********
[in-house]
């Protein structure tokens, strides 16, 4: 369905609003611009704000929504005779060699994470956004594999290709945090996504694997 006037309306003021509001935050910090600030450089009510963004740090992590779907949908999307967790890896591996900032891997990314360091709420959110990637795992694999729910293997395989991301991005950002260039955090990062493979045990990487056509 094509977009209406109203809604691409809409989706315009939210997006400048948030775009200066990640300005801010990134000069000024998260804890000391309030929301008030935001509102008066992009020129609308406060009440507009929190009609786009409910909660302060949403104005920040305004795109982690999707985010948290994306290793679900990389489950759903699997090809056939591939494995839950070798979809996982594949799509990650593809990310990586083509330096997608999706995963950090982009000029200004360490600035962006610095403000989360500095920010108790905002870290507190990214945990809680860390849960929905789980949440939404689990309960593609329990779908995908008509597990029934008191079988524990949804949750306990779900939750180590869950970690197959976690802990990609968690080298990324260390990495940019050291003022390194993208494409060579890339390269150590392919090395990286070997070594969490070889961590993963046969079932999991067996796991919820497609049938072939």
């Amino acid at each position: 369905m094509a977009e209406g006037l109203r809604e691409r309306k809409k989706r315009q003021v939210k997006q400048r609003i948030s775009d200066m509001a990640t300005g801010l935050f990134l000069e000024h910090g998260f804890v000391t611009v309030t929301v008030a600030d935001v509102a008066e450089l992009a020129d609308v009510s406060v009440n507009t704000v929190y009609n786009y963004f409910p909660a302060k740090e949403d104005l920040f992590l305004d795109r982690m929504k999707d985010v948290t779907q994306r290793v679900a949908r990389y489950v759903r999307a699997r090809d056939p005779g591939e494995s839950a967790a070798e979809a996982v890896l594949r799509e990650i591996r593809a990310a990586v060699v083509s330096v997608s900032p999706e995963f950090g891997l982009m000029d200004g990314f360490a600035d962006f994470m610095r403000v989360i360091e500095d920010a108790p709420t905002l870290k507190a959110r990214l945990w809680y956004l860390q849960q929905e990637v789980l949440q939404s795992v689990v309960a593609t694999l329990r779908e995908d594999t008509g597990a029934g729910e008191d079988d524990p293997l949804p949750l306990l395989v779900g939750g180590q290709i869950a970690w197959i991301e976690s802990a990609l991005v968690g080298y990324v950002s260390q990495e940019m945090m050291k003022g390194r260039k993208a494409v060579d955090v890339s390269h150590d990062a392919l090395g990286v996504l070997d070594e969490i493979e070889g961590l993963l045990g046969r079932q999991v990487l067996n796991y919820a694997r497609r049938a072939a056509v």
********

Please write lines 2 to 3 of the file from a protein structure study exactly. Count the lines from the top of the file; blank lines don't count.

């Protein structure tokens, strides 16, 4: 369905609003611009704000929504005779060699994470956004594999290709945090996504694997 006037309306003021509001935050910090600030450089009510963004740090992590779907949908999307967790890896591996900032891997990314360091709420959110990637795992694999729910293997395989991301991005950002260039955090990062493979045990990487056509 094509977009209406109203809604691409809409989706315009939210997006400048948030775009200066990640300005801010990134000069000024998260804890000391309030929301008030935001509102008066992009020129609308406060009440507009929190009609786009409910909660302060949403104005920040305004795109982690999707985010948290994306290793679900990389489950759903699997090809056939591939494995839950070798979809996982594949799509990650593809990310990586083509330096997608999706995963950090982009000029200004360490600035962006610095403000989360500095920010108790905002870290507190990214945990809680860390849960929905789980949440939404689990309960593609329990779908995908008509597990029934008191079988524990949804949750306990779900939750180590869950970690197959976690802990990609968690080298990324260390990495940019050291003022390194993208494409060579890339390269150590392919090395990286070997070594969490070889961590993963046969079932999991067996796991919820497609049938072939």
């Amino acid at each position: 369905m094509a977009e209406g006037l109203r809604e691409r309306k809409k989706r315009q003021v939210k997006q400048r609003i948030s775009d200066m509001a990640t300005g801010l935050f990134l000069e000024h910090g998260f804890v000391t611009v309030t929301v008030a600030d935001v509102a008066e450089l992009a020129d609308v009510s406060v009440n507009t704000v929190y009609n786009y963004f409910p909660a302060k740090e949403d104005l920040f992590l305004d795109r982690m929504k999707d985010v948290t779907q994306r290793v679900a949908r990389y489950v759903r999307a699997r090809d056939p005779g591939e494995s839950a967790a070798e979809a996982v890896l594949r799509e990650i591996r593809a990310a990586v060699v083509s330096v997608s900032p999706e995963f950090g891997l982009m000029d200004g990314f360490a600035d962006f994470m610095r403000v989360i360091e500095d920010a108790p709420t905002l870290k507190a959110r990214l945990w809680y956004l860390q849960q929905e990637v789980l949440q939404s795992v689990v309960a593609t694999l329990r779908e995908d594999t008509g597990a029934g729910e008191d079988d524990p293997l949804p949750l306990l395989v779900g939750g180590q290709i869950a970690w197959i991301e976690s802990a990609l991005v968690g080298y990324v950002s260390q990495e940019m945090m050291k003022g390194r260039k993208a494409v060579d955090v890339s390269h150590d990062a392919l090395g990286v996504l070997d070594e969490i493979e070889g961590l993963l045990g046969r079932q999991v990487l067996n796991y919820a694997r497609r049938a072939a056509v």